Policy uncertainty spillovers to emerging markets - evidence from capital flows

Working papers set out research in progress by our staff, with the aim of encouraging comments and debate.
Published on 26 September 2014

Working Paper No. 512
By Ludovic Gauvin, Cameron McLoughlin and Dennis Reinhardt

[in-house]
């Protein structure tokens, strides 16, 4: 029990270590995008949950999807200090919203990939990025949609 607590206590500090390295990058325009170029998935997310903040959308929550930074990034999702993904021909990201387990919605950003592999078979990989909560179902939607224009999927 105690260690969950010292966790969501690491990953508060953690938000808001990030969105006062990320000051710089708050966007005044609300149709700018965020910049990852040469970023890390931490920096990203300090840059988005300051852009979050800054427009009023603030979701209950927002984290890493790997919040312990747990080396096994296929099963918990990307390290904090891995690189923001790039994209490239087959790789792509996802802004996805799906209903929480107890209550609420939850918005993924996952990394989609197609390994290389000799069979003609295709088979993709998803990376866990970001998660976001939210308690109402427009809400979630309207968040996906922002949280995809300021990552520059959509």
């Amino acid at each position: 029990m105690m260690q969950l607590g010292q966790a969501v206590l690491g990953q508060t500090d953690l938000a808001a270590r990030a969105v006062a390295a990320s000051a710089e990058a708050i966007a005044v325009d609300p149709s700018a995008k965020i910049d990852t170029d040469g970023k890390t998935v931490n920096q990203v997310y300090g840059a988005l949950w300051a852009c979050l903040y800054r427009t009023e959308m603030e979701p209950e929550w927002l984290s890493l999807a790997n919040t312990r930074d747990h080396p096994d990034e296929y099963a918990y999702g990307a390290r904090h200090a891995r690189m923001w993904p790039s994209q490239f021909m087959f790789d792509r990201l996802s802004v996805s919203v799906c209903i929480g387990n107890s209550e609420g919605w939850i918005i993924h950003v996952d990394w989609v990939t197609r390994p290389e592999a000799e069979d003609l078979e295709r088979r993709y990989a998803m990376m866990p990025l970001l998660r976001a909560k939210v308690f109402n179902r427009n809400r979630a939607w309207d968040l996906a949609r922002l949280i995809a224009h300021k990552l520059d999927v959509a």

We examine the extent to which uncertainty with regard to macroeconomic policies in advanced countries spills over to emerging market economies (EMEs) via gross portfolio bond and equity flows. We find that the impact of fluctuations in policy uncertainty on portfolio equity flows differs markedly depending on whether changes in policy uncertainty originate from the Untied States or the European Union (EU). Increases in US policy uncertainty reduce both bond and equity inflows into EMEs. Conversely, increases in EU policy uncertainty decrease bond inflows, but increase equity inflows. The size and direction of these spillover effects depends on the level of global risk, with increased European policy uncertainty only having a negative impact on bond inflows into EMEs when global risk is high. For equity inflows, the level of country-specific sovereign default risk also matters for non-linearities: increased EU policy uncertainty pushes portfolio equity inflows into EMEs even if global risk is high, but only into countries with low sovereign default risk.

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